I'm with John on this one - one of the wonderful things about sea kayaking, open water swimming and other watersports here in Scotland is the sheer freedom from mandatory regulation and state interference. In fact its much the same for all outdoor sports in Scotland. We are each free to make our own decisions about the risks we take and the education/training we obtain. Naturally, that carries certain consequences but I think those consequences are worth it for the priceless freedom we have.

pathbrae
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Re: Beware the French lifeguards

Post by pathbrae »

Well said Rainshine. "Compulsory" would also sit well with all the commercial coaches and centres out there too - I can see them rubbing their hands with glee at the thought of us all having to have a "qualification" to do what we have all been doing for years....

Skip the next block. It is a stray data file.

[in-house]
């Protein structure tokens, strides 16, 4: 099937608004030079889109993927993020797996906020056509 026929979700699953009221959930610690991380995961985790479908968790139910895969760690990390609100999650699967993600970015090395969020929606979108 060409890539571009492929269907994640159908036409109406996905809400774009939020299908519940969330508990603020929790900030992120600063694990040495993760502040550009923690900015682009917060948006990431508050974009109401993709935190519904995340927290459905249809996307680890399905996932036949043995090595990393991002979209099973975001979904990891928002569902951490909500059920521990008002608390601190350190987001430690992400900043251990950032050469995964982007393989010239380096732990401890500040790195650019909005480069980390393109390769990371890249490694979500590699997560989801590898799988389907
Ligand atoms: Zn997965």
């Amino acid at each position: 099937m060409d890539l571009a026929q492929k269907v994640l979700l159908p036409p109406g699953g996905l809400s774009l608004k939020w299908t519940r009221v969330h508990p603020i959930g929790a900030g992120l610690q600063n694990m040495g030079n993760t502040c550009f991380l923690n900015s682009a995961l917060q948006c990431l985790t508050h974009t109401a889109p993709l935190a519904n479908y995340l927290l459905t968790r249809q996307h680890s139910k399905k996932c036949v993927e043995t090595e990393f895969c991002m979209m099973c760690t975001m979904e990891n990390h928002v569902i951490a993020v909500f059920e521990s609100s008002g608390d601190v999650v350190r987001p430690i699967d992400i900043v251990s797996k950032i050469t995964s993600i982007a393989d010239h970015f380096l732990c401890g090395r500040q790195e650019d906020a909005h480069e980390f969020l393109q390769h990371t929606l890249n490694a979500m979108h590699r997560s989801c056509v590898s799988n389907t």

Having said that - even if we could prevent just one drowning a year through a bit of basic paddler education, wouldn't that be a good thing?
So much sea - so little time to see it.

colinA
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Re: Beware the French lifeguards

Post by colinA »

Nigel, sorry you had such a bad experience at Narbonne plage. Firstly, I’m surprised you find a link with extremist terrorism as a cause for your interaction, I think maybe you are looking too hard !

So maybe it will help you to come to terms with this awful display of domination if I guide you to some of the underlying rules and principles governing the regulations you appear to have transgressé.

http://www.nageur-sauveteur.com/surveil ... ignade.php

OK, this explains it all, firstly …. Flags are used to indicate the state of sea for Swimmers, so flags are not important for persons embarked on Vessels, that includes Kayakers ( and BTW there are no Yellow flags, just red, Orange and Green )
But the bouyage deliminating the zones availalable to swimmers are yellow.

There are zones that are defined absolutely for swimmers only, these can extend up to 100 metres, NO VESSELS are authorised to navigate in these zones (FULL STOP) these zones are marked by small round YELLOW Bouys.